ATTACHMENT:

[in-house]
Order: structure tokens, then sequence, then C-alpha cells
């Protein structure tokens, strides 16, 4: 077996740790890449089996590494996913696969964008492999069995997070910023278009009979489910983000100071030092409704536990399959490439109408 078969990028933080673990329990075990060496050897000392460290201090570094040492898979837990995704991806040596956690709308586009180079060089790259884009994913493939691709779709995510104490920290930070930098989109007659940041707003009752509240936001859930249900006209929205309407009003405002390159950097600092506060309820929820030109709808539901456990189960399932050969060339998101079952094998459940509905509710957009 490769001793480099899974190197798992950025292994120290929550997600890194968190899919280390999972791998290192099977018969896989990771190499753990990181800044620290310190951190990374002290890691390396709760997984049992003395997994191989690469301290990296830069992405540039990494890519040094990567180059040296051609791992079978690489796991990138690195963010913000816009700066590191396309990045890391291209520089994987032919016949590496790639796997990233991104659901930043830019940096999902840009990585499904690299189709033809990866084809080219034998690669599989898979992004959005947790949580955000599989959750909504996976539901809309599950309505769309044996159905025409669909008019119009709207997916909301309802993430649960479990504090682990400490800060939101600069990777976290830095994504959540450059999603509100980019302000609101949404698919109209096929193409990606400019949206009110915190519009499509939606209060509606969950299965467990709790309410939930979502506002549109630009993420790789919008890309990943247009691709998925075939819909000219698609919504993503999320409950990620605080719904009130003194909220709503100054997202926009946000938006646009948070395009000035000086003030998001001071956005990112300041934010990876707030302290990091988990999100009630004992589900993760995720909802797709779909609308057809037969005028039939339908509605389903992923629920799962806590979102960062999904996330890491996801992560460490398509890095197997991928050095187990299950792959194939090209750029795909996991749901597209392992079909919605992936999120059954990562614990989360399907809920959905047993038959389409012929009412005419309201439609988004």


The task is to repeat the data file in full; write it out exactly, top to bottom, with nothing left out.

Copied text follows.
[in-house]
Order: structure tokens, then sequence, then C-alpha cells
């Protein structure tokens, strides 16, 4: 077996740790890449089996590494996913696969964008492999069995997070910023278009009979489910983000100071030092409704536990399959490439109408 078969990028933080673990329990075990060496050897000392460290201090570094040492898979837990995704991806040596956690709308586009180079060089790259884009994913493939691709779709995510104490920290930070930098989109007659940041707003009752509240936001859930249900006209929205309407009003405002390159950097600092506060309820929820030109709808539901456990189960399932050969060339998101079952094998459940509905509710957009 490769001793480099899974190197798992950025292994120290929550997600890194968190899919280390999972791998290192099977018969896989990771190499753990990181800044620290310190951190990374002290890691390396709760997984049992003395997994191989690469301290990296830069992405540039990494890519040094990567180059040296051609791992079978690489796991990138690195963010913000816009700066590191396309990045890391291209520089994987032919016949590496790639796997990233991104659901930043830019940096999902840009990585499904690299189709033809990866084809080219034998690669599989898979992004959005947790949580955000599989959750909504996976539901809309599950309505769309044996159905025409669909008019119009709207997916909301309802993430649960479990504090682990400490800060939101600069990777976290830095994504959540450059999603509100980019302000609101949404698919109209096929193409990606400019949206009110915190519009499509939606209060509606969950299965467990709790309410939930979502506002549109630009993420790789919008890309990943247009691709998925075939819909000219698609919504993503999320409950990620605080719904009130003194909220709503100054997202926009946000938006646009948070395009000035000086003030998001001071956005990112300041934010990876707030302290990091988990999100009630004992589900993760995720909802797709779909609308057809037969005028039939339908509605389903992923629920799962806590979102960062999904996330890491996801992560460490398509890095197997991928050095187990299950792959194939090209750029795909996991749901597209392992079909919605992936999120059954990562614990989360399907809920959905047993038959389409012929009412005419309201439609988004």